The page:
Perhaps the appalling treatment of the refugees on Manus and Nauru will resurface on a day of reckoning one day in the future.

But I rather think that this is a forlorn hope.


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Lindsay F Bond

A song lyric states, 'One little wrong leads to another', and 'Whoa oh oh oh chip, chip you tell a little lie'....

The degree of untruth promoted by president Putin and subsuming the populace of Russia is amazing.

For this to occur in 2022 is truly breathtaking yet unfortunately, not unbelievable.

Putin on the risk.

Lindsay F Bond

In PNG there's cause to celebrate freedom, or the sense of freedom, while folk elsewhere fight for it.

"Myanmar's leader has vowed to intensify action against homegrown militia groups fighting the military-run government, saying the armed forces would 'annihilate' them."

Paul Oates

I understand Churchill finally admitted that he had underestimated the agreement with Stalin over the division of influence after in Eastern Europe after World War 2. Stalin then brought down the Iron Curtain while Truman was new to the job and Churchill was then replaced as PM.

Too late to do anything then of course except have another whiskey or three.

Chris Overland

Sadly, many politicians who do bad things escape any form of retribution. They mostly disappear into well deserved obscurity.

Some write memoirs in which they seek to retrospectively justify their decisions or behaviours. This never really works as future historians will unpick their deceptions and expose the truth anyway.

Some, very few, write the truth and face up to their failures or exaggerations or lies, perhaps to relieve their consciences or in the hope of some sort of forgiveness. I am struggling to think of an example though.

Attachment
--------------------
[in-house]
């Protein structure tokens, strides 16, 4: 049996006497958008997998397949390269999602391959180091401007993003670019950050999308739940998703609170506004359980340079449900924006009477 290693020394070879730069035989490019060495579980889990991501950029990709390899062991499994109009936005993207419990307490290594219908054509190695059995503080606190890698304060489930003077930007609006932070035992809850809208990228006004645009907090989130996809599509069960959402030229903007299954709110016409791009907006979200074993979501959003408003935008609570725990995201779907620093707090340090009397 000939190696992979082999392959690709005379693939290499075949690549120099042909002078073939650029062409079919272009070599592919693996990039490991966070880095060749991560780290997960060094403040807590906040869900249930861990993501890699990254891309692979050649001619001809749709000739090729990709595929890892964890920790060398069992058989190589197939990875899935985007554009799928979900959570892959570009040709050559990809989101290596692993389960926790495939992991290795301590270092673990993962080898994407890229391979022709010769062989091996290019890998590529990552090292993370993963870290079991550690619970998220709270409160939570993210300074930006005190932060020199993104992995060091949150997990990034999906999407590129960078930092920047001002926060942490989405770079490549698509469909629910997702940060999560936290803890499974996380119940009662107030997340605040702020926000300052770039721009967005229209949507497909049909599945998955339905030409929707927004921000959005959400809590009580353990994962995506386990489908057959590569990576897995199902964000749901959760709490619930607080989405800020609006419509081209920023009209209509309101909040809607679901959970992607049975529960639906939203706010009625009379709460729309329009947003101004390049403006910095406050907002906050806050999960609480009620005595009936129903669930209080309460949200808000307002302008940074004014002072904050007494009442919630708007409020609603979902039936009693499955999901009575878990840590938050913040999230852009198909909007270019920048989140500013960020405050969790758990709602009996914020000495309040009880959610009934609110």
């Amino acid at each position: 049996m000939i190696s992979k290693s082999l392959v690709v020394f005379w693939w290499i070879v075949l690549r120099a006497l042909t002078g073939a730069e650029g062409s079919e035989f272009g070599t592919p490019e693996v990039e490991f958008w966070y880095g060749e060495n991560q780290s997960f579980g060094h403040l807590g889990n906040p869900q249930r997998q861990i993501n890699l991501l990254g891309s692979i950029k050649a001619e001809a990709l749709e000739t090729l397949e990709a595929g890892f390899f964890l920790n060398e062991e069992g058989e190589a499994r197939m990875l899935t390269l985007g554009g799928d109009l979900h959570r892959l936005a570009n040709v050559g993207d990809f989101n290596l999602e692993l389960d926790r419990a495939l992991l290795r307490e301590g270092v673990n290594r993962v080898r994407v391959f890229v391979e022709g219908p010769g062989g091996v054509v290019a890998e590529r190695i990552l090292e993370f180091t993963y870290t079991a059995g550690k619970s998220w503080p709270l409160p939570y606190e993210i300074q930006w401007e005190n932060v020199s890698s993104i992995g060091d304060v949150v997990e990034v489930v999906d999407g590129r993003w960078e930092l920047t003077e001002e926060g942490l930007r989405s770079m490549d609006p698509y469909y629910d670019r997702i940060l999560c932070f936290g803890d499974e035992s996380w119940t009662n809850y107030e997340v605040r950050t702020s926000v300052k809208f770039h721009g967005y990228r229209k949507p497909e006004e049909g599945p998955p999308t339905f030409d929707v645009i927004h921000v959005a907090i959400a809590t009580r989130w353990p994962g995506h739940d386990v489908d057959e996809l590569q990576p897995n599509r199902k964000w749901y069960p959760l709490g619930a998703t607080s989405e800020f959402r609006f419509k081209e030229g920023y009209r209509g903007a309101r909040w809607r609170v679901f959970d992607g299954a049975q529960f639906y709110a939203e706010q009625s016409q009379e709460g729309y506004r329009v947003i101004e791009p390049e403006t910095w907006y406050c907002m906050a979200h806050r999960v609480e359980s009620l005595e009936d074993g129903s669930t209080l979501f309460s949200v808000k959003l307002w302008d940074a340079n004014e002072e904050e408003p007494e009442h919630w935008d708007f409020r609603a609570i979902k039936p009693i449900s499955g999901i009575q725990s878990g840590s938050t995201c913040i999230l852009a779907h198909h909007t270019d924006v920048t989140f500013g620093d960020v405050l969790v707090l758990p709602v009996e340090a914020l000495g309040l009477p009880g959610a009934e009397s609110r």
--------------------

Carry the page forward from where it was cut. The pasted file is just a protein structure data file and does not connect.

Morrison, Dutton et al will in due course pass from the public stage, knowing that their misdeeds, corruption and incompetence will mostly pass from public memory.

Perhaps this is because people simply prefer to forget and so spare themselves the need to confront the reality that, just maybe, due to apathy or indifference or even having given tacit support, they are culpable too.

In this way, for example, the Japanese have quietly and politely declined to confront the great evils of their recent ancestors, preferring instead to think of themselves as victims of the first atomic bombs.

Similarly, the supporters of various demagogues and charlatans who find their way to power simply develop self induced amnesia about the often many grievous failings of those they once supported.

Others choose to cling tenaciously to the lies they came to believe, refusing to concede even that mistakes were made.

Examples of this are currently very evident in Russia, where Putin is presenting an alternative reality to his followers as fact and they are choosing to believe him in the face of growing evidence that he is lying.

This is the nature of humans. It is ugly and contemptible but it is who many of us are.